In Dubai even the bus stops are air conditioned. Image: Jay Galvin, CC BY.

One opportunity would be to use the Earth or the sea/rivers as “heat sinks”, rather than the external air: these will be at lower temperatures and have the ability to absorb the heat, though perhaps with as yet unknown long term effects. It is also likely that air conditioning might most effectively be used during the night-time to pre-cool the building; night-time air temperatures will allow more efficient refrigeration.

Urban design and the ways in which cities are used at time of extreme heat will also need to be considered. Moving around outdoors without protection could become as unimaginable as walking unprotected from a polar research station in winter.

This obviously causes significant problems for those who must work outside: places of refuge may need to be constructed, and the very act of building may need to be restricted to the “winter” (or rather, slightly cooler) months. Construction products will also be obliged to change in order to cope with more extreme thermal stresses and expansion effects.

Heatwave cities

The shape of cities and the massing of their major buildings will change so that groupings offer a degree of self-protection. Streets will be designed to optimise shading and, when available, cooling air ventilation. The spaces between buildings will need to be carefully designed and uses (such as what might happen underground) considered alongside services provided to citizens. Shopping malls could be submerged and used as links between areas, just as the underground streets found in northern latitude cities like Montreal are used in winter.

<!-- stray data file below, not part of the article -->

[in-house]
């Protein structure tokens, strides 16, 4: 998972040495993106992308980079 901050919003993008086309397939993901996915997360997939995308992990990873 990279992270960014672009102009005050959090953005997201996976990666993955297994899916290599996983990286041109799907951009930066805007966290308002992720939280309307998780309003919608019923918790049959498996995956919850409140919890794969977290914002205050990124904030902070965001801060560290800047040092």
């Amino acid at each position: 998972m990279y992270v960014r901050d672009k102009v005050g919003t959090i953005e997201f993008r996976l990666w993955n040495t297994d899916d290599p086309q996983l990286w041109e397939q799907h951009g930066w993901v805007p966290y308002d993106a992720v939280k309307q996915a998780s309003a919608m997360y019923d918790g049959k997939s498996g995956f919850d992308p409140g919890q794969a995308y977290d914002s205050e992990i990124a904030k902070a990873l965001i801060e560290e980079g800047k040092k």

Cities themselves may shift away from coastal to inland zones due to the problematic combination of high temperatures with high humidities near to water masses. In drier atmospheres, technologies such as evaporative cooling (in their simplest form, fountains and water sprays) can be used to reduce temperature.

A technological alternative to this might be the use of moisture absorbing materials (regenerated desiccants) to dehumidify the atmosphere, but this would be a significant and complex task on the scale required. Moving whole cities can only be a long term plan – but it is something worth thinking about now, while there is time.

Adrian Pitts is professor of sustainable architecture at the University of Huddersfield.

This article was originally published on The Conversation. Read the original article.

 
 
 
 

Barnet council has decided a name for its new mainline station. Exciting!

Artist's impression of the new Brent Cross. Image: Hammerson.

I’ve ranted before about the horror of naming stations after the lines that they’re served by (screw you, City Thameslink). So, keeping things in perspective as ever, I’ve been quietly dreading the opening of the proposed new station in north London which has been going by the name of Brent Cross Thameslink.

I’ve been cheered, then, by the news that station wouldn’t be called that at all, but will instead go by the much better name Brent Cross West. It’s hardly the cancellation of Brexit, I’ll grant, but in 2017 I’ll take my relief wherever I can find it.

Some background on this. When the Brent Cross shopping centre opened besides the A406 North Circular Road in 1976, it was only the third large shopping mall to arrive in Britain, and the first in London. (The Elephant & Castle one was earlier, but smaller.) Four decades later, though, it’s decidedly titchy compared to newer, shinier malls such as those thrown up by Westfield – so for some years now, its owners, Hammerson, have wanted to extend the place.